Nonetheless, Telegraph chief executive Nick Hugh assured staff in an email on Wednesday that TMG’s hearty commercial performance meant they had no reason to be alarmed.

“There’s obviously not much I can say at the moment but I want to assure you all that this is a successful, profitable business, on course to hit one million subscriptions this year,” he wrote.

“I don’t anticipate any operational or staff changes. On the contrary, I am confident we will continue to grow and prosper.”

[Read more: The print decline is funding a digital future]

How much is Telegraph Media Group worth?

Telegraph Media Group’s book value – its assets minus its debts – as of 2 January 2022 was £184.3m. The Spectator’s was £16.7m.

Sky News reported on Wednesday that the receivers are targeting £600m for the titles. Media analyst Ian Whittaker, meanwhile, put the figure at £500m.

He told Press Gazette that £600m felt “high… but not nuts”.

Whittaker wrote on Linkedin that he arrived at the £500m figure because it is 12.5 times the company’s most recent listed earnings before interest, taxation, debt and amortisation (EBITDA). He felt the 12.5 times figure was “a solid multiple” for valuing a media operation like The Telegraph. The same workings applied to The Spectator would produce a valuation of approximately £35m.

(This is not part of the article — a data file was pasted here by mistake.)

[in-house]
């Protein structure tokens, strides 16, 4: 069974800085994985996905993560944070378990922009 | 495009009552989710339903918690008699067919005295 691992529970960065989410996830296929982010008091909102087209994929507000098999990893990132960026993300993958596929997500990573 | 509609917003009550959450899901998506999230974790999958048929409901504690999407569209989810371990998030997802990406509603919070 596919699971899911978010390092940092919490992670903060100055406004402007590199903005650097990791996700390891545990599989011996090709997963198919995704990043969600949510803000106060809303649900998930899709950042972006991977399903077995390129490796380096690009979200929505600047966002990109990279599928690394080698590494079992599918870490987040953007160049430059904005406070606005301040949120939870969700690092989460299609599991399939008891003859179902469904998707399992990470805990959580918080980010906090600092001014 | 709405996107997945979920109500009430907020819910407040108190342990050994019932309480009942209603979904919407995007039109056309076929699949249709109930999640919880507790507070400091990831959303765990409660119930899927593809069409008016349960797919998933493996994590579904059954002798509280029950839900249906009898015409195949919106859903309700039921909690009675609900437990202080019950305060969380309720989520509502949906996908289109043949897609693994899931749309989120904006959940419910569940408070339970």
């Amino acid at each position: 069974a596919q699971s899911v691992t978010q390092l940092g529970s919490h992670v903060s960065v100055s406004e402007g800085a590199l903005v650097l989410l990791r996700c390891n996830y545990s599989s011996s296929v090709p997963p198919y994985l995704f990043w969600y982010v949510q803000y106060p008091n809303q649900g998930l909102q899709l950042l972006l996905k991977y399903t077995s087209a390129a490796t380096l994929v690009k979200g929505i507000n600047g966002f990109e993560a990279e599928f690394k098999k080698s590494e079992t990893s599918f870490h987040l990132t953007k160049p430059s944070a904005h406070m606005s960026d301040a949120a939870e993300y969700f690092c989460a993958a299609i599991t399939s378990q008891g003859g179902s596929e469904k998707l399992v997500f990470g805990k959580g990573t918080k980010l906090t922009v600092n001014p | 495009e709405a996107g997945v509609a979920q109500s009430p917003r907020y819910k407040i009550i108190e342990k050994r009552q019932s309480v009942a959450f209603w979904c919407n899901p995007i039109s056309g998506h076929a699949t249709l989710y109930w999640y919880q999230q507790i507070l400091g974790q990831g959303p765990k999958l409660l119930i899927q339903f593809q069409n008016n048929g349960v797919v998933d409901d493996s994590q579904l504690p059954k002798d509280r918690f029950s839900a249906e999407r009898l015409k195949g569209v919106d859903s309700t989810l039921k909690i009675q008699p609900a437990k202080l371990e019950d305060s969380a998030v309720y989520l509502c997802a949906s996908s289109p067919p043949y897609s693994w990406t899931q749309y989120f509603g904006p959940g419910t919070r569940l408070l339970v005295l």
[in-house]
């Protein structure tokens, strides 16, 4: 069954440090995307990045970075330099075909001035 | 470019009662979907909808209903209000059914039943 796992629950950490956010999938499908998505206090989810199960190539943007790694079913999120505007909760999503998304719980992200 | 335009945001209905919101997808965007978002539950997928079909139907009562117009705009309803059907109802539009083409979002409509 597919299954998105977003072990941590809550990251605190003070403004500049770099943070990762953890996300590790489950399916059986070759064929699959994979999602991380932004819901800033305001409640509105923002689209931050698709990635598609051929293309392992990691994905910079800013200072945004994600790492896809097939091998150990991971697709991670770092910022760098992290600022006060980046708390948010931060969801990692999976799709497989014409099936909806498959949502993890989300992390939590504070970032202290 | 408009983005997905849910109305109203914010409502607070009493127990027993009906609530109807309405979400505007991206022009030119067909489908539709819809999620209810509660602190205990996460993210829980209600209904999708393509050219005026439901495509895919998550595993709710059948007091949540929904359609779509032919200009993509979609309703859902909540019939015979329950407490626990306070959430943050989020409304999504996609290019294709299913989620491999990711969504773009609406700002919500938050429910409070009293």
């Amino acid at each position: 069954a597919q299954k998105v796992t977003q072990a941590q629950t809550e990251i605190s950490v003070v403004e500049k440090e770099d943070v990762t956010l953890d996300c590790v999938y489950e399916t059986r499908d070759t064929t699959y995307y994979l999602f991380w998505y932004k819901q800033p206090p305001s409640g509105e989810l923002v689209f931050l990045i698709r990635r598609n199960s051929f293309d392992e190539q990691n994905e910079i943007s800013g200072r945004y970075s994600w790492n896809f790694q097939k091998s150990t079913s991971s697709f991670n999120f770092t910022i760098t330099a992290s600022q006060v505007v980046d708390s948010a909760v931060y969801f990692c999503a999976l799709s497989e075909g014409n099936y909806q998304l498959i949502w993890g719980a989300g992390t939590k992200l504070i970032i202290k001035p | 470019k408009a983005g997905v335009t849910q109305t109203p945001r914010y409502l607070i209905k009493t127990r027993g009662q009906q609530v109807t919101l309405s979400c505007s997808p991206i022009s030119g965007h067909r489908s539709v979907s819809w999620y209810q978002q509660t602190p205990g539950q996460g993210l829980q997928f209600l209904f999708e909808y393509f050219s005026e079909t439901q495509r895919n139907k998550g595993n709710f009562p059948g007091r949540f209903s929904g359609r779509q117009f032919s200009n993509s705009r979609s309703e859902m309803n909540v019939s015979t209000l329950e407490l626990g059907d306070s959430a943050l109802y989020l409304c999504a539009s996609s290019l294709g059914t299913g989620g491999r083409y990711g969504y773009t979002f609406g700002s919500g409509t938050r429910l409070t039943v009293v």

There have been some other recent newspaper sales in the UK that add context. Daily Mail proprietor Lord Rothermere took Mail parent company DMGT private in 2021 in a deal that valued the paper at £850m including debt. Previously, DMGT had bought the i in November 2019 for £49.6m and the New Scientist in March 2021 for £70m.

In early 2018 Trinity Mirror – now named Reach – bought the Daily Express and Daily Star, as well as their Sunday sister papers, for £200m.